Our Parsha, Bo, starts with the eighth plague, as G-d informs Moshe that the last of the plagues are signs of G-d’s dominance (10:1). The next Passuk (verse) starts with a unique word “ulema’an,” (“and in order”) that you tell your children about the signs and miracles that G-d performed on our behalf (10:2). The only other time the word “ulema’an” is used is in reference to honoring your parents, proclaiming that the reward of honoring one’s parents is long life, “and in order” that things go well with us (Deut. 5:16). Wouldn’t the first seven plagues convey G-d’s dominance and greatness? What makes the last few plagues different? Also, what is the connection to honoring one’s parents?
Rabbi Yochanan Zweig offers a fascinating insight. He explains that the purpose of the last plagues wasn’t to show the Egyptians of G-d’s dominance, because that was already obvious. It was to show the Jewish people how much they mean to G-d and what He was willing to do for them. Similarly, the requirement to honor our parents is intended to benefit both them and ourselves by expressing how important they are to us.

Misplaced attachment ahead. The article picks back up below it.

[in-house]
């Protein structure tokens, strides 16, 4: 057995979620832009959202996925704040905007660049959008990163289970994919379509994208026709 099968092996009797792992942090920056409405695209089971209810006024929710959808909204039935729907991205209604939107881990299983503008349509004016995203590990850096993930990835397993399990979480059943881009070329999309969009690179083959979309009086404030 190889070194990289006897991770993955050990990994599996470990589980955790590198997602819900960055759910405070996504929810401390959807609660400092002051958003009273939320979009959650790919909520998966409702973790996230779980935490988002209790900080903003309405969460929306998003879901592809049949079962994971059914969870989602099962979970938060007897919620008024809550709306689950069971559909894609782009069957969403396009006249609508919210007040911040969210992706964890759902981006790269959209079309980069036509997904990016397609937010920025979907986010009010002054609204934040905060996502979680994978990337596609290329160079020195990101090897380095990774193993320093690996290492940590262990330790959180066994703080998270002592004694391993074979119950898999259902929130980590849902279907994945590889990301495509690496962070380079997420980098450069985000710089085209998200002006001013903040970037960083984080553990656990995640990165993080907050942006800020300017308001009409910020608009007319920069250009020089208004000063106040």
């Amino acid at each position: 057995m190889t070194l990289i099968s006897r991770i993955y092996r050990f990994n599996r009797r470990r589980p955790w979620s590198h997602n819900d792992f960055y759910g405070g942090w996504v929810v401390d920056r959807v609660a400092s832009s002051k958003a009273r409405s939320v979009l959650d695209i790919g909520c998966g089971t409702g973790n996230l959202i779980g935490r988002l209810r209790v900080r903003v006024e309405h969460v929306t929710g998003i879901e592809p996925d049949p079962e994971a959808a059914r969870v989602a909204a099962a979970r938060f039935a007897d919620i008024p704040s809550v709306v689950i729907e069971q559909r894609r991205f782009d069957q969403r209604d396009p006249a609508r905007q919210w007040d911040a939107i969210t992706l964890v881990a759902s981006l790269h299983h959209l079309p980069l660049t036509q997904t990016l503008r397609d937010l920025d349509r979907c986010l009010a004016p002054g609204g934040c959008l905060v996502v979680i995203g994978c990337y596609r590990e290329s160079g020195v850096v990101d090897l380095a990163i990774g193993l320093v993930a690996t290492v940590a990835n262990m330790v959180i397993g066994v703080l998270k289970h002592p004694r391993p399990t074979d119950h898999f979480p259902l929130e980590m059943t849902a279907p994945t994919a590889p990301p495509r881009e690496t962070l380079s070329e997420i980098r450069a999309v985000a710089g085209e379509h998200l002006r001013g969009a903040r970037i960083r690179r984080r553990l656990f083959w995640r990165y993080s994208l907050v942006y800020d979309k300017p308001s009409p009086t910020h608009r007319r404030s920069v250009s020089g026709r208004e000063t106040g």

Love and honor benefit everyone, but only when they’re expressed. “And in order” that our children know that they are loved, “and in order” that our parents know that they are loved and appreciated for everything that they have done for us. Only by expressing affection to our loved ones can we perpetuate that love and hope to merit its growth.